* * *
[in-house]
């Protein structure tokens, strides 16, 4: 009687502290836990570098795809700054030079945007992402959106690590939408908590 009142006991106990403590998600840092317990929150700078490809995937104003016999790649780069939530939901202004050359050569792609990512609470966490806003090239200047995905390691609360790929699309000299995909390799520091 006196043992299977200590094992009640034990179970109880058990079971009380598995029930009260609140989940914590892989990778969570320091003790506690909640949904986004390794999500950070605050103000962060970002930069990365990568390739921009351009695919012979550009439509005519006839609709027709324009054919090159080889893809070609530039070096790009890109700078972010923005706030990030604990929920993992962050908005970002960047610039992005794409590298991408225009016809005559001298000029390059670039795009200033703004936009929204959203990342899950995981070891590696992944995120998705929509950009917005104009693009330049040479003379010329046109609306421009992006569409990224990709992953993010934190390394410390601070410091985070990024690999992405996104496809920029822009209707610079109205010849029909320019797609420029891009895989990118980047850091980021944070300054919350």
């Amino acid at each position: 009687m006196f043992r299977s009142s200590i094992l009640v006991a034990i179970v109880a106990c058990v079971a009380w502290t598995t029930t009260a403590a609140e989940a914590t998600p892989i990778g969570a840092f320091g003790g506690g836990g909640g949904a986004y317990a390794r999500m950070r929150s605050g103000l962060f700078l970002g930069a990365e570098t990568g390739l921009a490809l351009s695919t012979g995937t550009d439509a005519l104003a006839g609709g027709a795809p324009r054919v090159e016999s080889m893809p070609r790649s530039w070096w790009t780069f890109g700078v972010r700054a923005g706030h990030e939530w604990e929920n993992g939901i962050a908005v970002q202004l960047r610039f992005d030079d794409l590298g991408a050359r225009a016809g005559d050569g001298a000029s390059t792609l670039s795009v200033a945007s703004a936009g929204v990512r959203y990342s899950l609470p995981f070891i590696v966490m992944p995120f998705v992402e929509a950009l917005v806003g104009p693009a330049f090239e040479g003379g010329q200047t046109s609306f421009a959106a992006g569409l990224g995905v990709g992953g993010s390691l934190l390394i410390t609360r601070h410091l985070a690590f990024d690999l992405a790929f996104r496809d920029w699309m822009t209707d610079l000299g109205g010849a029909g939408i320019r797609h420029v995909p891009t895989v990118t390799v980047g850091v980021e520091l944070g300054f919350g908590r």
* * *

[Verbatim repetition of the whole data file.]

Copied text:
[in-house]
């Protein structure tokens, strides 16, 4: 009687502290836990570098795809700054030079945007992402959106690590939408908590 009142006991106990403590998600840092317990929150700078490809995937104003016999790649780069939530939901202004050359050569792609990512609470966490806003090239200047995905390691609360790929699309000299995909390799520091 006196043992299977200590094992009640034990179970109880058990079971009380598995029930009260609140989940914590892989990778969570320091003790506690909640949904986004390794999500950070605050103000962060970002930069990365990568390739921009351009695919012979550009439509005519006839609709027709324009054919090159080889893809070609530039070096790009890109700078972010923005706030990030604990929920993992962050908005970002960047610039992005794409590298991408225009016809005559001298000029390059670039795009200033703004936009929204959203990342899950995981070891590696992944995120998705929509950009917005104009693009330049040479003379010329046109609306421009992006569409990224990709992953993010934190390394410390601070410091985070990024690999992405996104496809920029822009209707610079109205010849029909320019797609420029891009895989990118980047850091980021944070300054919350």
């Amino acid at each position: 009687m006196f043992r299977s009142s200590i094992l009640v006991a034990i179970v109880a106990c058990v079971a009380w502290t598995t029930t009260a403590a609140e989940a914590t998600p892989i990778g969570a840092f320091g003790g506690g836990g909640g949904a986004y317990a390794r999500m950070r929150s605050g103000l962060f700078l970002g930069a990365e570098t990568g390739l921009a490809l351009s695919t012979g995937t550009d439509a005519l104003a006839g609709g027709a795809p324009r054919v090159e016999s080889m893809p070609r790649s530039w070096w790009t780069f890109g700078v972010r700054a923005g706030h990030e939530w604990e929920n993992g939901i962050a908005v970002q202004l960047r610039f992005d030079d794409l590298g991408a050359r225009a016809g005559d050569g001298a000029s390059t792609l670039s795009v200033a945007s703004a936009g929204v990512r959203y990342s899950l609470p995981f070891i590696v966490m992944p995120f998705v992402e929509a950009l917005v806003g104009p693009a330049f090239e040479g003379g010329q200047t046109s609306f421009a959106a992006g569409l990224g995905v990709g992953g993010s390691l934190l390394i410390t609360r601070h410091l985070a690590f990024d690999l992405a790929f996104r496809d920029w699309m822009t209707d610079l000299g109205g010849a029909g939408i320019r797609h420029v995909p891009t895989v990118t390799v980047g850091v980021e520091l944070g300054f919350g908590r």